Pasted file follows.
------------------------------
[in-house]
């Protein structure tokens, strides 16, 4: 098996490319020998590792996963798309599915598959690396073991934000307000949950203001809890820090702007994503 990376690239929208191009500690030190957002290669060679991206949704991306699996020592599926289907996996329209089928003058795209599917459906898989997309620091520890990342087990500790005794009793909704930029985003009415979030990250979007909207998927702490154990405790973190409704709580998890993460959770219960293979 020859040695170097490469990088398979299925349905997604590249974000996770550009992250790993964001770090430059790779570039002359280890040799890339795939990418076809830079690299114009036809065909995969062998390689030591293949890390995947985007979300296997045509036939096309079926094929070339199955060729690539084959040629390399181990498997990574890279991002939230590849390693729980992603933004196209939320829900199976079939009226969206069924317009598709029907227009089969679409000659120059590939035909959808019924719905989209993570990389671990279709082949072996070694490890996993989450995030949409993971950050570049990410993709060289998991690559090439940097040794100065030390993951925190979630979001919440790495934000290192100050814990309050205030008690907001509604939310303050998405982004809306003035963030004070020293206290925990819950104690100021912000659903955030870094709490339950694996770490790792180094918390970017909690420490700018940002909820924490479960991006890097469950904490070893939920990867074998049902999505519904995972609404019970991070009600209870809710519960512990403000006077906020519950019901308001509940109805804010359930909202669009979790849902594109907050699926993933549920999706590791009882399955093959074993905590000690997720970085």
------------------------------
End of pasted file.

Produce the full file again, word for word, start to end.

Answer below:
[in-house]
């Protein structure tokens, strides 16, 4: 098996490319020998590792996963798309599915598959690396073991934000307000949950203001809890820090702007994503 990376690239929208191009500690030190957002290669060679991206949704991306699996020592599926289907996996329209089928003058795209599917459906898989997309620091520890990342087990500790005794009793909704930029985003009415979030990250979007909207998927702490154990405790973190409704709580998890993460959770219960293979 020859040695170097490469990088398979299925349905997604590249974000996770550009992250790993964001770090430059790779570039002359280890040799890339795939990418076809830079690299114009036809065909995969062998390689030591293949890390995947985007979300296997045509036939096309079926094929070339199955060729690539084959040629390399181990498997990574890279991002939230590849390693729980992603933004196209939320829900199976079939009226969206069924317009598709029907227009089969679409000659120059590939035909959808019924719905989209993570990389671990279709082949072996070694490890996993989450995030949409993971950050570049990410993709060289998991690559090439940097040794100065030390993951925190979630979001919440790495934000290192100050814990309050205030008690907001509604939310303050998405982004809306003035963030004070020293206290925990819950104690100021912000659903955030870094709490339950694996770490790792180094918390970017909690420490700018940002909820924490479960991006890097469950904490070893939920990867074998049902999505519904995972609404019970991070009600209870809710519960512990403000006077906020519950019901308001509940109805804010359930909202669009979790849902594109907050699926993933549920999706590791009882399955093959074993905590000690997720970085």